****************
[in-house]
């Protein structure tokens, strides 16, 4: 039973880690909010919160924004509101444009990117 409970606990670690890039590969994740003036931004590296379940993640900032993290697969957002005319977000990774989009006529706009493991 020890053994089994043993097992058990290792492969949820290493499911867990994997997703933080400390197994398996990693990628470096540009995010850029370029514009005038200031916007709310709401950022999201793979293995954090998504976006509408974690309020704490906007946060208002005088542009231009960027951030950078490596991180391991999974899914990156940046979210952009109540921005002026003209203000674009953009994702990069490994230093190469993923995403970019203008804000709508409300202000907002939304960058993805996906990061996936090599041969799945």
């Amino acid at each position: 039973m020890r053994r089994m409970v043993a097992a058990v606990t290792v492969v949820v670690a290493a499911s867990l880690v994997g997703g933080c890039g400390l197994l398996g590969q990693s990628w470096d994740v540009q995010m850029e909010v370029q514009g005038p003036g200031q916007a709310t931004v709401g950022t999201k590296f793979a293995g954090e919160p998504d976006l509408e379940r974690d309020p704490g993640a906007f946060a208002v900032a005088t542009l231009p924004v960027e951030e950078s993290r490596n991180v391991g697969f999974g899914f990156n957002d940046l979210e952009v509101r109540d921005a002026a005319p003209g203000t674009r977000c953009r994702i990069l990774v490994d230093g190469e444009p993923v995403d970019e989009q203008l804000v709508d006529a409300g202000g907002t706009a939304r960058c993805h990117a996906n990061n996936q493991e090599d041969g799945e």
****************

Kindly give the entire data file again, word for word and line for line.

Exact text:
[in-house]
């Protein structure tokens, strides 16, 4: 039973880690909010919160924004509101444009990117 409970606990670690890039590969994740003036931004590296379940993640900032993290697969957002005319977000990774989009006529706009493991 020890053994089994043993097992058990290792492969949820290493499911867990994997997703933080400390197994398996990693990628470096540009995010850029370029514009005038200031916007709310709401950022999201793979293995954090998504976006509408974690309020704490906007946060208002005088542009231009960027951030950078490596991180391991999974899914990156940046979210952009109540921005002026003209203000674009953009994702990069490994230093190469993923995403970019203008804000709508409300202000907002939304960058993805996906990061996936090599041969799945």
């Amino acid at each position: 039973m020890r053994r089994m409970v043993a097992a058990v606990t290792v492969v949820v670690a290493a499911s867990l880690v994997g997703g933080c890039g400390l197994l398996g590969q990693s990628w470096d994740v540009q995010m850029e909010v370029q514009g005038p003036g200031q916007a709310t931004v709401g950022t999201k590296f793979a293995g954090e919160p998504d976006l509408e379940r974690d309020p704490g993640a906007f946060a208002v900032a005088t542009l231009p924004v960027e951030e950078s993290r490596n991180v391991g697969f999974g899914f990156n957002d940046l979210e952009v509101r109540d921005a002026a005319p003209g203000t674009r977000c953009r994702i990069l990774v490994d230093g190469e444009p993923v995403d970019e989009q203008l804000v709508d006529a409300g202000g907002t706009a939304r960058c993805h990117a996906n990061n996936q493991e090599d041969g799945e």